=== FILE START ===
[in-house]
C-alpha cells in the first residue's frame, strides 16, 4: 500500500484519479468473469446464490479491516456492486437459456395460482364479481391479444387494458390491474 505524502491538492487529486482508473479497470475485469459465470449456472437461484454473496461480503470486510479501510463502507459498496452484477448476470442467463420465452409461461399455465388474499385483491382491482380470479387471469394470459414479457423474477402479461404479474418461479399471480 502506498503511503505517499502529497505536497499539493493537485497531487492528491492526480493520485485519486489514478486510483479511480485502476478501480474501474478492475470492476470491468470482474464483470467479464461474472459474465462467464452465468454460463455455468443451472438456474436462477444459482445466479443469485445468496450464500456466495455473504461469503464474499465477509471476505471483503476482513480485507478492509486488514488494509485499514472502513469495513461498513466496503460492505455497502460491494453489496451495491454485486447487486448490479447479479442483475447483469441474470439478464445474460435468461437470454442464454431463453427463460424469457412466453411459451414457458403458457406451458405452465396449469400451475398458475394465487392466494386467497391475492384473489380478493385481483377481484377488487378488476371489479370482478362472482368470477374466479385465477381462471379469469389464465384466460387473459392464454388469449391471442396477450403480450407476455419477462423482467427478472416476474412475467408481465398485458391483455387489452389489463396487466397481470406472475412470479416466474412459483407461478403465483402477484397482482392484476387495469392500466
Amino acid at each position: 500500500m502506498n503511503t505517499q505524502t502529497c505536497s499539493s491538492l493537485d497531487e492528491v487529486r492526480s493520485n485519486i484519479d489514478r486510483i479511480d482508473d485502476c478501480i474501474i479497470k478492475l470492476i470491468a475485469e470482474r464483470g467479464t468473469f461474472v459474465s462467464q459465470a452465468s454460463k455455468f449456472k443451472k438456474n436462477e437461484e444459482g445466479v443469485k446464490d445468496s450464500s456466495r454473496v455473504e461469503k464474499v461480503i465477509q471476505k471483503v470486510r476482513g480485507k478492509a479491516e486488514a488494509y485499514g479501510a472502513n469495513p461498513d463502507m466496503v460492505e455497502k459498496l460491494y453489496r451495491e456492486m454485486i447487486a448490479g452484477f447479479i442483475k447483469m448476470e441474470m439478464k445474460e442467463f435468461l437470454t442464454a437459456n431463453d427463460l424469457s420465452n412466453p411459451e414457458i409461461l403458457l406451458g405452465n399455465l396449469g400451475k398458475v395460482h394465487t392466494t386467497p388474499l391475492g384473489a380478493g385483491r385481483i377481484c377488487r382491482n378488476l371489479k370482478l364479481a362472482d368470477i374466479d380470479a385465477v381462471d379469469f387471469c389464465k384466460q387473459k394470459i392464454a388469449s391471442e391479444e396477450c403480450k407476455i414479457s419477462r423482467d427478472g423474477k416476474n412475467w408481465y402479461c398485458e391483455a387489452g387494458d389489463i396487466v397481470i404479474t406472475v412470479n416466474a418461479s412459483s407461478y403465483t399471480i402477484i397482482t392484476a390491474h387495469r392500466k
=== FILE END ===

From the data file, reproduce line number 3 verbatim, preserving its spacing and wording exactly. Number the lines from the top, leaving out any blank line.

Amino acid at each position: 500500500m502506498n503511503t505517499q505524502t502529497c505536497s499539493s491538492l493537485d497531487e492528491v487529486r492526480s493520485n485519486i484519479d489514478r486510483i479511480d482508473d485502476c478501480i474501474i479497470k478492475l470492476i470491468a475485469e470482474r464483470g467479464t468473469f461474472v459474465s462467464q459465470a452465468s454460463k455455468f449456472k443451472k438456474n436462477e437461484e444459482g445466479v443469485k446464490d445468496s450464500s456466495r454473496v455473504e461469503k464474499v461480503i465477509q471476505k471483503v470486510r476482513g480485507k478492509a479491516e486488514a488494509y485499514g479501510a472502513n469495513p461498513d463502507m466496503v460492505e455497502k459498496l460491494y453489496r451495491e456492486m454485486i447487486a448490479g452484477f447479479i442483475k447483469m448476470e441474470m439478464k445474460e442467463f435468461l437470454t442464454a437459456n431463453d427463460l424469457s420465452n412466453p411459451e414457458i409461461l403458457l406451458g405452465n399455465l396449469g400451475k398458475v395460482h394465487t392466494t386467497p388474499l391475492g384473489a380478493g385483491r385481483i377481484c377488487r382491482n378488476l371489479k370482478l364479481a362472482d368470477i374466479d380470479a385465477v381462471d379469469f387471469c389464465k384466460q387473459k394470459i392464454a388469449s391471442e391479444e396477450c403480450k407476455i414479457s419477462r423482467d427478472g423474477k416476474n412475467w408481465y402479461c398485458e391483455a387489452g387494458d389489463i396487466v397481470i404479474t406472475v412470479n416466474a418461479s412459483s407461478y403465483t399471480i402477484i397482482t392484476a390491474h387495469r392500466k